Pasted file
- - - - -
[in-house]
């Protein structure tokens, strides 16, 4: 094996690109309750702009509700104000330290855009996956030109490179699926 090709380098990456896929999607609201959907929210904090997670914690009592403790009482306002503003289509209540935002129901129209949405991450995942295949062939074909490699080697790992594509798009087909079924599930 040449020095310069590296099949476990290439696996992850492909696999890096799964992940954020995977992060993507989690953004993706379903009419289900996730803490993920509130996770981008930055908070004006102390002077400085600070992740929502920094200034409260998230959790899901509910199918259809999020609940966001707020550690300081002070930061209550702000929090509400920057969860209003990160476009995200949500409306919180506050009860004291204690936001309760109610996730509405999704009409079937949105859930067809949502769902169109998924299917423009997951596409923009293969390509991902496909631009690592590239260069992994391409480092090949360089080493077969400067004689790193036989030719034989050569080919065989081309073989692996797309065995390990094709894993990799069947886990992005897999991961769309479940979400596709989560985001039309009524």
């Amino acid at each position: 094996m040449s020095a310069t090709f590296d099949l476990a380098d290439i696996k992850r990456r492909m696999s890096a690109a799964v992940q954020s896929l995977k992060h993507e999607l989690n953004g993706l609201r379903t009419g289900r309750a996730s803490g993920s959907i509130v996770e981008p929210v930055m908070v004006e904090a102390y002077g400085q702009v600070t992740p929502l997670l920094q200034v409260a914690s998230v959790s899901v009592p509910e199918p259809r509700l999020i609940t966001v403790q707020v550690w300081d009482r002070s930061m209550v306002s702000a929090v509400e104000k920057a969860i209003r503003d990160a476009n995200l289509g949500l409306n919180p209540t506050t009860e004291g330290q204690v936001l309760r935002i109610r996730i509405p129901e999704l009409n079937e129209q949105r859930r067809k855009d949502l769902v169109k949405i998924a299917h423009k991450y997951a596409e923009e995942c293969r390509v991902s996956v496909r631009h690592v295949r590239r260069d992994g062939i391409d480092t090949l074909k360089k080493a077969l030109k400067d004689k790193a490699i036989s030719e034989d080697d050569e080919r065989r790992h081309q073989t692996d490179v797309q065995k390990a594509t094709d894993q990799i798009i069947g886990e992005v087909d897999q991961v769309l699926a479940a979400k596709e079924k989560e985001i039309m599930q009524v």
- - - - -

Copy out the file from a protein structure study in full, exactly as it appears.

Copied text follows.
[in-house]
């Protein structure tokens, strides 16, 4: 094996690109309750702009509700104000330290855009996956030109490179699926 090709380098990456896929999607609201959907929210904090997670914690009592403790009482306002503003289509209540935002129901129209949405991450995942295949062939074909490699080697790992594509798009087909079924599930 040449020095310069590296099949476990290439696996992850492909696999890096799964992940954020995977992060993507989690953004993706379903009419289900996730803490993920509130996770981008930055908070004006102390002077400085600070992740929502920094200034409260998230959790899901509910199918259809999020609940966001707020550690300081002070930061209550702000929090509400920057969860209003990160476009995200949500409306919180506050009860004291204690936001309760109610996730509405999704009409079937949105859930067809949502769902169109998924299917423009997951596409923009293969390509991902496909631009690592590239260069992994391409480092090949360089080493077969400067004689790193036989030719034989050569080919065989081309073989692996797309065995390990094709894993990799069947886990992005897999991961769309479940979400596709989560985001039309009524």
């Amino acid at each position: 094996m040449s020095a310069t090709f590296d099949l476990a380098d290439i696996k992850r990456r492909m696999s890096a690109a799964v992940q954020s896929l995977k992060h993507e999607l989690n953004g993706l609201r379903t009419g289900r309750a996730s803490g993920s959907i509130v996770e981008p929210v930055m908070v004006e904090a102390y002077g400085q702009v600070t992740p929502l997670l920094q200034v409260a914690s998230v959790s899901v009592p509910e199918p259809r509700l999020i609940t966001v403790q707020v550690w300081d009482r002070s930061m209550v306002s702000a929090v509400e104000k920057a969860i209003r503003d990160a476009n995200l289509g949500l409306n919180p209540t506050t009860e004291g330290q204690v936001l309760r935002i109610r996730i509405p129901e999704l009409n079937e129209q949105r859930r067809k855009d949502l769902v169109k949405i998924a299917h423009k991450y997951a596409e923009e995942c293969r390509v991902s996956v496909r631009h690592v295949r590239r260069d992994g062939i391409d480092t090949l074909k360089k080493a077969l030109k400067d004689k790193a490699i036989s030719e034989d080697d050569e080919r065989r790992h081309q073989t692996d490179v797309q065995k390990a594509t094709d894993q990799i798009i069947g886990e992005v087909d897999q991961v769309l699926a479940a979400k596709e079924k989560e985001i039309m599930q009524v």